Ahem... Well, it would appear that my craven plan to hide behind my obscurity has backfired. I've been mulling this over for the past couple of days, and I still have my doubts, but I find myself hoping to be proven wrong.
 
Well, Rik, I can say with some certainty that a fair number of people will do it in a disrespectful way. Some people already are, in their day-to-day avatars, and it seems like this event will bring them out from under their respective rocks en masse. Unfortunately, given both the amount of media attention SL is getting, and the politically and personally charged nature of the holiday and the issues involved, it could get publicly ugly. We've already had quite a bit of controversy around things like the Confederate flag and other racially charged symbols. I'm hoping I'm worrying for nothing. Maybe, for once, the more controversy-hungry members (and you can read that euphamism how you like) of the SL community will show some restraint.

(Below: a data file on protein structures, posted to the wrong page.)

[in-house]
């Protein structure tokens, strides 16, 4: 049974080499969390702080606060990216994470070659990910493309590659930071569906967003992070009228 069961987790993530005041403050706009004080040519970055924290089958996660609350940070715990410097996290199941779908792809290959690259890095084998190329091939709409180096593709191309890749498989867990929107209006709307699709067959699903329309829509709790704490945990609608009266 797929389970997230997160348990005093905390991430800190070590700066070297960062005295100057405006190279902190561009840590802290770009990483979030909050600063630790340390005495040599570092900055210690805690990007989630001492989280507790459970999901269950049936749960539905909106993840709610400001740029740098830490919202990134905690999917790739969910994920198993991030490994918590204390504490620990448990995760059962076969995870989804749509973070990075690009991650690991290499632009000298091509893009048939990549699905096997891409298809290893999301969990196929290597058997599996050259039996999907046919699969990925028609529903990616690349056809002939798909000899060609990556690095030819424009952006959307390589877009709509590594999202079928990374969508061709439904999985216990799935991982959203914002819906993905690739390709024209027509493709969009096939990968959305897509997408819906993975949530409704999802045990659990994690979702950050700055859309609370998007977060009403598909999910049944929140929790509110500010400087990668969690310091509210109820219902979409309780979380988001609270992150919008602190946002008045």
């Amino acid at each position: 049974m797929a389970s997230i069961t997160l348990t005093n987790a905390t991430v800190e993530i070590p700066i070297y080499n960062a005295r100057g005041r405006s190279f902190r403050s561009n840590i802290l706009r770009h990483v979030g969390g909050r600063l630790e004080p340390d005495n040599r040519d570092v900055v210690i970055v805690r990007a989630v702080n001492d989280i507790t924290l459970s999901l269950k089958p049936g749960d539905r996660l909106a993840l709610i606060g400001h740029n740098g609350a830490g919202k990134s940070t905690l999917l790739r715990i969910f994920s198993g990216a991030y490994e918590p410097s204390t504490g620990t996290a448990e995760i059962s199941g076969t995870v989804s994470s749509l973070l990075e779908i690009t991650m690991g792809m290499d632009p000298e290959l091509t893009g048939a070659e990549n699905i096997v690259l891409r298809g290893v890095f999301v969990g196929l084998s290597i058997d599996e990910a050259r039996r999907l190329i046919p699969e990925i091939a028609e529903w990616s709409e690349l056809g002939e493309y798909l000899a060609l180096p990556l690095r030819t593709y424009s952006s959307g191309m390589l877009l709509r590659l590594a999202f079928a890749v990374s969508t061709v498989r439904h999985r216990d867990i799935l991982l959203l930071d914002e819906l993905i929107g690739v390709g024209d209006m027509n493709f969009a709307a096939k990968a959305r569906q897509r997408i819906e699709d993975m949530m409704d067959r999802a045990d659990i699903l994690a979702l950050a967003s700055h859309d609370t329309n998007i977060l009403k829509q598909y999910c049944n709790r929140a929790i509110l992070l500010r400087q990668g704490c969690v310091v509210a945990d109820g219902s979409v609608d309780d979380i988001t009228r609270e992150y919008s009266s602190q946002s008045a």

Even putting that aside, I don't see how donning a different avatar for a single day can be more than a token gesture. And it still seems like it has the potential to be a powderkeg. This is one case where the disconnect between intentions (the laudable goal of learning what it's like to be of another race) and appearances (donning blackface for some dubiously touchy-feely end) could be problematic.

I hope I'm just borrowing trouble here, though. Prove me wrong, folks.